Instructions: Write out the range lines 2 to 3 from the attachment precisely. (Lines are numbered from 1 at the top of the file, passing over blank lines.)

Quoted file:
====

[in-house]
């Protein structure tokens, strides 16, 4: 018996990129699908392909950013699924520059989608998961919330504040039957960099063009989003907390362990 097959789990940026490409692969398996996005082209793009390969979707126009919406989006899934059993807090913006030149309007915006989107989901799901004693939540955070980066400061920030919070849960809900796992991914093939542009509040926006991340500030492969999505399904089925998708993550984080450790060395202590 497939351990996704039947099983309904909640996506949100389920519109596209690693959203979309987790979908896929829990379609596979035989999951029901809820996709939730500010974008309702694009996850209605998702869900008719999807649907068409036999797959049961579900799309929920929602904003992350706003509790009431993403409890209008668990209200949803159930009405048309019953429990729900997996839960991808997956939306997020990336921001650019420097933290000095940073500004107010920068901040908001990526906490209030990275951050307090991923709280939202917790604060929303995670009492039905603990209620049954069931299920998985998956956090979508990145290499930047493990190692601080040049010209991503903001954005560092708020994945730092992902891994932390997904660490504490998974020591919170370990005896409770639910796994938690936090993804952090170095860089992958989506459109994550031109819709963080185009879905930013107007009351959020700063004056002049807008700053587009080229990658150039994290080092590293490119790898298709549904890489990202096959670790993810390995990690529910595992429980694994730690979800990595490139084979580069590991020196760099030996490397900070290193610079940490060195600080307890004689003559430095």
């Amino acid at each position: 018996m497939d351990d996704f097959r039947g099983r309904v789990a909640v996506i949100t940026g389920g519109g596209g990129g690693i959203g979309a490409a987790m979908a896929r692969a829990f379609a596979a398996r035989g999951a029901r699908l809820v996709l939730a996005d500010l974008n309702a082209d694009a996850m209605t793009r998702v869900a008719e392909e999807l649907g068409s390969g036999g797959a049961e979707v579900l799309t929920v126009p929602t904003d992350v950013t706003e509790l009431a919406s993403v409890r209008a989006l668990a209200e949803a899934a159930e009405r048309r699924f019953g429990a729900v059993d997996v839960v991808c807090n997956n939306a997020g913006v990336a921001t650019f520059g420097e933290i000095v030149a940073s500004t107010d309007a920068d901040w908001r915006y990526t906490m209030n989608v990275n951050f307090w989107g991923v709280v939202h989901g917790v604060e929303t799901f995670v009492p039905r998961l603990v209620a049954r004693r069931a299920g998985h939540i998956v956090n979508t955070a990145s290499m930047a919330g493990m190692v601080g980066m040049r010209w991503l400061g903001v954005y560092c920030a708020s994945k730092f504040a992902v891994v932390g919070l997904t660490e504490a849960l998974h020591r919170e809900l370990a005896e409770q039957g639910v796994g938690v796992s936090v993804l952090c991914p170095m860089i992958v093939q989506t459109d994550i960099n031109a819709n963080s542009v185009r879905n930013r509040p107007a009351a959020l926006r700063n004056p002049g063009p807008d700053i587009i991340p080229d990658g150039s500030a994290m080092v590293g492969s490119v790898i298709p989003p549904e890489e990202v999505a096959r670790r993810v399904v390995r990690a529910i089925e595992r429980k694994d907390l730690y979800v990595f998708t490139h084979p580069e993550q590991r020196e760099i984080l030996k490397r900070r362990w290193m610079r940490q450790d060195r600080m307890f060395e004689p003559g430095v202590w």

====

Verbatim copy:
């Protein structure tokens, strides 16, 4: 018996990129699908392909950013699924520059989608998961919330504040039957960099063009989003907390362990 097959789990940026490409692969398996996005082209793009390969979707126009919406989006899934059993807090913006030149309007915006989107989901799901004693939540955070980066400061920030919070849960809900796992991914093939542009509040926006991340500030492969999505399904089925998708993550984080450790060395202590 497939351990996704039947099983309904909640996506949100389920519109596209690693959203979309987790979908896929829990379609596979035989999951029901809820996709939730500010974008309702694009996850209605998702869900008719999807649907068409036999797959049961579900799309929920929602904003992350706003509790009431993403409890209008668990209200949803159930009405048309019953429990729900997996839960991808997956939306997020990336921001650019420097933290000095940073500004107010920068901040908001990526906490209030990275951050307090991923709280939202917790604060929303995670009492039905603990209620049954069931299920998985998956956090979508990145290499930047493990190692601080040049010209991503903001954005560092708020994945730092992902891994932390997904660490504490998974020591919170370990005896409770639910796994938690936090993804952090170095860089992958989506459109994550031109819709963080185009879905930013107007009351959020700063004056002049807008700053587009080229990658150039994290080092590293490119790898298709549904890489990202096959670790993810390995990690529910595992429980694994730690979800990595490139084979580069590991020196760099030996490397900070290193610079940490060195600080307890004689003559430095």
């Amino acid at each position: 018996m497939d351990d996704f097959r039947g099983r309904v789990a909640v996506i949100t940026g389920g519109g596209g990129g690693i959203g979309a490409a987790m979908a896929r692969a829990f379609a596979a398996r035989g999951a029901r699908l809820v996709l939730a996005d500010l974008n309702a082209d694009a996850m209605t793009r998702v869900a008719e392909e999807l649907g068409s390969g036999g797959a049961e979707v579900l799309t929920v126009p929602t904003d992350v950013t706003e509790l009431a919406s993403v409890r209008a989006l668990a209200e949803a899934a159930e009405r048309r699924f019953g429990a729900v059993d997996v839960v991808c807090n997956n939306a997020g913006v990336a921001t650019f520059g420097e933290i000095v030149a940073s500004t107010d309007a920068d901040w908001r915006y990526t906490m209030n989608v990275n951050f307090w989107g991923v709280v939202h989901g917790v604060e929303t799901f995670v009492p039905r998961l603990v209620a049954r004693r069931a299920g998985h939540i998956v956090n979508t955070a990145s290499m930047a919330g493990m190692v601080g980066m040049r010209w991503l400061g903001v954005y560092c920030a708020s994945k730092f504040a992902v891994v932390g919070l997904t660490e504490a849960l998974h020591r919170e809900l370990a005896e409770q039957g639910v796994g938690v796992s936090v993804l952090c991914p170095m860089i992958v093939q989506t459109d994550i960099n031109a819709n963080s542009v185009r879905n930013r509040p107007a009351a959020l926006r700063n004056p002049g063009p807008d700053i587009i991340p080229d990658g150039s500030a994290m080092v590293g492969s490119v790898i298709p989003p549904e890489e990202v999505a096959r670790r993810v399904v390995r990690a529910i089925e595992r429980k694994d907390l730690y979800v990595f998708t490139h084979p580069e993550q590991r020196e760099i984080l030996k490397r900070r362990w290193m610079r940490q450790d060195r600080m307890f060395e004689p003559g430095v202590w």